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angelcandles

How hot is *too* hot? (For container jars)

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I think I’ve found a great wick for my jar and wax. BUT, I lit my candle today at 11am and here it is 11pm and the jar is a little too hot to touch on one side (it doesn’t burn me but I would not keep my hand there longer than 2 seconds). I want my candle to be comfortable to touch and hold at all times. 11am - 11pm is a long time to burn a candle but we never know how long a customer will keep theirs lit. How do you judge that a jar is too hot? 

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as far as safety testing goes - for ex: if you were selling to a disney store- the candle vessel can't get hotter than 140 F  if my memory is correct.  However, they also test burn in 4 hr increments so a 12 hr marathon burn is really way above and beyond.  I think the point is, you don't want someone to pick up the candle and then drop it suddenly out of pain because it's too hot to hold.  I guess 140 is about the temp where most people find it unbearable

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Many candle safety labels specify to only burn for a maximum of four hours per session.  Of course, some people will let that go for a while, but I think most would certainly extinguish well before the twelve hour mark ... I might be wrong about this, but it seems so to me.  Also, every safety label I've ever read states to not pick up or carry a burning candle, and even if someone were to attempt to do that, if the glass is hot, they'd probably give that thought up right away.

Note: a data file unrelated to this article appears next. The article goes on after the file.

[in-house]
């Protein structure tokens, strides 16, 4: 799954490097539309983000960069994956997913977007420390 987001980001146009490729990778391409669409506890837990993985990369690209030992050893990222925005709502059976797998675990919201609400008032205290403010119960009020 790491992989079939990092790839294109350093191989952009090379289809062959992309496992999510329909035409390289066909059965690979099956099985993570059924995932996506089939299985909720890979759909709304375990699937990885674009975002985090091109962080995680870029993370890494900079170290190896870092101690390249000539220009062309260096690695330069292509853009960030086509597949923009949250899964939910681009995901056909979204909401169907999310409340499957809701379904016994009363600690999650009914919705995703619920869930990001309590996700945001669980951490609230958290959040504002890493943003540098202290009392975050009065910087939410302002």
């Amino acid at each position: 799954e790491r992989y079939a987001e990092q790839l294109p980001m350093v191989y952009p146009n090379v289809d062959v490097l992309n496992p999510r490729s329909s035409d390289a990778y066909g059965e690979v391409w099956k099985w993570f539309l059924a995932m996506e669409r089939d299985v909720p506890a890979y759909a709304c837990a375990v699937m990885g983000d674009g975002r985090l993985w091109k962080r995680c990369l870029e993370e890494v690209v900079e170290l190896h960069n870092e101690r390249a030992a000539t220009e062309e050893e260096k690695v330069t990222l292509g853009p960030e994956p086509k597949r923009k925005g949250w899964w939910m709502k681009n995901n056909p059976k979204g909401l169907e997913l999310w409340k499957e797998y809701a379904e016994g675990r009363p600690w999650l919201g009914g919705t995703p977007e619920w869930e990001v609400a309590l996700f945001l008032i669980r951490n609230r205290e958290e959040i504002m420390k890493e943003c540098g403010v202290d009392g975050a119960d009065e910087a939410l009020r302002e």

At about the six hour mark, could you touch it for a moment without it feeling overly hot?

 

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Per ASTM standards container temperature should not exceed 170F.  That seems little bit too high for my comfort range.  So, let's talk about coffee in order to have an idea of "how hot is too hot?".

 

Coffee is usually served in temperature between 150F and 175F, and many people would prefer near 175F coffee.  When they do Coffee tasting, they would prefer at 130F, and this is where I find my comfort range 130F maybe up to 140F for the candle.  The lower the better!

 

Yes.  There are many people who might burn their candle way beyond 6 hours at a time.  If anyone can come up with warm burning container candle for this kind of long burning time, then it would be special.  However, we all should be good as long as we can keep its temperature below 170F for more than 6 hours burn even up to 12 hours burn.  As long as we keep that temperature below 170F after so many hours, no one should blame us.

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Any thoughts on how to measure this?  I've tried using my laser IR thermometer, but I'm not sure I believe it since it is going into clear glass.  Maybe a stick on thermocouple would work.  

Edited by Paintguru

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I use a laser IR thermometer and check at several points around the glass and top edge. It seems to work just fine.  This is how the testing labs do it.

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1 hour ago, pughaus said:

I use a laser IR thermometer and check at several points around the glass and top edge. It seems to work just fine.  This is how the testing labs do it.

Same

 

It is pretty consistent

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